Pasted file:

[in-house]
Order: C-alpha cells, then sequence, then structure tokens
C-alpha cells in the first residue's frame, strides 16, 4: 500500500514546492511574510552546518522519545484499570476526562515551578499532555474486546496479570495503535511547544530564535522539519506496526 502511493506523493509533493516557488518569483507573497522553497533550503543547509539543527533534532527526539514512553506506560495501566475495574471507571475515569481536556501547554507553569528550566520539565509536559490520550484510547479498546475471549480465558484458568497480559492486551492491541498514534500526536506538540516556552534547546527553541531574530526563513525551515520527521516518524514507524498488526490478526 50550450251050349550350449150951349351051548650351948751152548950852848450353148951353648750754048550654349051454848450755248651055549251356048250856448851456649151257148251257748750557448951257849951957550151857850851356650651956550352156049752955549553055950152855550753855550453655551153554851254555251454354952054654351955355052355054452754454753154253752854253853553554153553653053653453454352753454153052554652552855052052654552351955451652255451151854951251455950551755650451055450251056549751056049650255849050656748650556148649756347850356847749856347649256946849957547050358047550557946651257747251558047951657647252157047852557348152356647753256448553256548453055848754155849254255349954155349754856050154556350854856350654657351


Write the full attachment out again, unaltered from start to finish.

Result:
[in-house]
Order: C-alpha cells, then sequence, then structure tokens
C-alpha cells in the first residue's frame, strides 16, 4: 500500500514546492511574510552546518522519545484499570476526562515551578499532555474486546496479570495503535511547544530564535522539519506496526 502511493506523493509533493516557488518569483507573497522553497533550503543547509539543527533534532527526539514512553506506560495501566475495574471507571475515569481536556501547554507553569528550566520539565509536559490520550484510547479498546475471549480465558484458568497480559492486551492491541498514534500526536506538540516556552534547546527553541531574530526563513525551515520527521516518524514507524498488526490478526 50550450251050349550350449150951349351051548650351948751152548950852848450353148951353648750754048550654349051454848450755248651055549251356048250856448851456649151257148251257748750557448951257849951957550151857850851356650651956550352156049752955549553055950152855550753855550453655551153554851254555251454354952054654351955355052355054452754454753154253752854253853553554153553653053653453454352753454153052554652552855052052654552351955451652255451151854951251455950551755650451055450251056549751056049650255849050656748650556148649756347850356847749856347649256946849957547050358047550557946651257747251558047951657647252157047852557348152356647753256448553256548453055848754155849254255349954155349754856050154556350854856350654657351